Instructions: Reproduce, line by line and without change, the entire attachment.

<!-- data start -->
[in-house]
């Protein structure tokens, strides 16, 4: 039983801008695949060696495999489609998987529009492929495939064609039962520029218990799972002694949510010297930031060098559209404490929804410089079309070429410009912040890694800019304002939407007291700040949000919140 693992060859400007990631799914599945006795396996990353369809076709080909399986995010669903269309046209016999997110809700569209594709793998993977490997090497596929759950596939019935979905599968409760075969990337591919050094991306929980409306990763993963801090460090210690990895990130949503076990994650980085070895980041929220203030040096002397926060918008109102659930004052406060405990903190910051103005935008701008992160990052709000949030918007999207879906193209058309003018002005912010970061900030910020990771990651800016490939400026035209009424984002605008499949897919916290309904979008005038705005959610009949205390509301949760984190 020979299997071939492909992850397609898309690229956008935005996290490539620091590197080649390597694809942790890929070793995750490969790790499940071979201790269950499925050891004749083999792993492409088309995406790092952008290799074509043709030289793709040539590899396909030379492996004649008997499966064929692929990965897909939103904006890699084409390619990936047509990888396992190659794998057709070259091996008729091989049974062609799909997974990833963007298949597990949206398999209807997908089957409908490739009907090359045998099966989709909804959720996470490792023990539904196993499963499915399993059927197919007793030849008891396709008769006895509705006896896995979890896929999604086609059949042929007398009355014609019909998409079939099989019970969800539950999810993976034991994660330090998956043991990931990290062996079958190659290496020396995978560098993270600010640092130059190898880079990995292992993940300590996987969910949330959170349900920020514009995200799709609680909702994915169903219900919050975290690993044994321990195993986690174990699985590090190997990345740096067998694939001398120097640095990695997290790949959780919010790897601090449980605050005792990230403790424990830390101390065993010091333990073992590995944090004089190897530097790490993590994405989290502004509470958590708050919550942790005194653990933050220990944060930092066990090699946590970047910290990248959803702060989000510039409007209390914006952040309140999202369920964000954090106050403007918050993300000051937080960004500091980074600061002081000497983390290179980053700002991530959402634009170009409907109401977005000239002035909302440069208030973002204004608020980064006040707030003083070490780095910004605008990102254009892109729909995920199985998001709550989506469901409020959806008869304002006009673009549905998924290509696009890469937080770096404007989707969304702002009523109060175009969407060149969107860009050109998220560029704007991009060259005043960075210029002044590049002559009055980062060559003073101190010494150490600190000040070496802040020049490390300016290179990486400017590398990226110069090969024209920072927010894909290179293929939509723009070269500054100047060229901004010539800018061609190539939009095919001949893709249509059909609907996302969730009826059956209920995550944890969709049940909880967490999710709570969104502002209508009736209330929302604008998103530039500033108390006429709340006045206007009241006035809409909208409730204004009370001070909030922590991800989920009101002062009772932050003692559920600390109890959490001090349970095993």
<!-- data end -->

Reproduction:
[in-house]
């Protein structure tokens, strides 16, 4: 039983801008695949060696495999489609998987529009492929495939064609039962520029218990799972002694949510010297930031060098559209404490929804410089079309070429410009912040890694800019304002939407007291700040949000919140 693992060859400007990631799914599945006795396996990353369809076709080909399986995010669903269309046209016999997110809700569209594709793998993977490997090497596929759950596939019935979905599968409760075969990337591919050094991306929980409306990763993963801090460090210690990895990130949503076990994650980085070895980041929220203030040096002397926060918008109102659930004052406060405990903190910051103005935008701008992160990052709000949030918007999207879906193209058309003018002005912010970061900030910020990771990651800016490939400026035209009424984002605008499949897919916290309904979008005038705005959610009949205390509301949760984190 020979299997071939492909992850397609898309690229956008935005996290490539620091590197080649390597694809942790890929070793995750490969790790499940071979201790269950499925050891004749083999792993492409088309995406790092952008290799074509043709030289793709040539590899396909030379492996004649008997499966064929692929990965897909939103904006890699084409390619990936047509990888396992190659794998057709070259091996008729091989049974062609799909997974990833963007298949597990949206398999209807997908089957409908490739009907090359045998099966989709909804959720996470490792023990539904196993499963499915399993059927197919007793030849008891396709008769006895509705006896896995979890896929999604086609059949042929007398009355014609019909998409079939099989019970969800539950999810993976034991994660330090998956043991990931990290062996079958190659290496020396995978560098993270600010640092130059190898880079990995292992993940300590996987969910949330959170349900920020514009995200799709609680909702994915169903219900919050975290690993044994321990195993986690174990699985590090190997990345740096067998694939001398120097640095990695997290790949959780919010790897601090449980605050005792990230403790424990830390101390065993010091333990073992590995944090004089190897530097790490993590994405989290502004509470958590708050919550942790005194653990933050220990944060930092066990090699946590970047910290990248959803702060989000510039409007209390914006952040309140999202369920964000954090106050403007918050993300000051937080960004500091980074600061002081000497983390290179980053700002991530959402634009170009409907109401977005000239002035909302440069208030973002204004608020980064006040707030003083070490780095910004605008990102254009892109729909995920199985998001709550989506469901409020959806008869304002006009673009549905998924290509696009890469937080770096404007989707969304702002009523109060175009969407060149969107860009050109998220560029704007991009060259005043960075210029002044590049002559009055980062060559003073101190010494150490600190000040070496802040020049490390300016290179990486400017590398990226110069090969024209920072927010894909290179293929939509723009070269500054100047060229901004010539800018061609190539939009095919001949893709249509059909609907996302969730009826059956209920995550944890969709049940909880967490999710709570969104502002209508009736209330929302604008998103530039500033108390006429709340006045206007009241006035809409909208409730204004009370001070909030922590991800989920009101002062009772932050003692559920600390109890959490001090349970095993």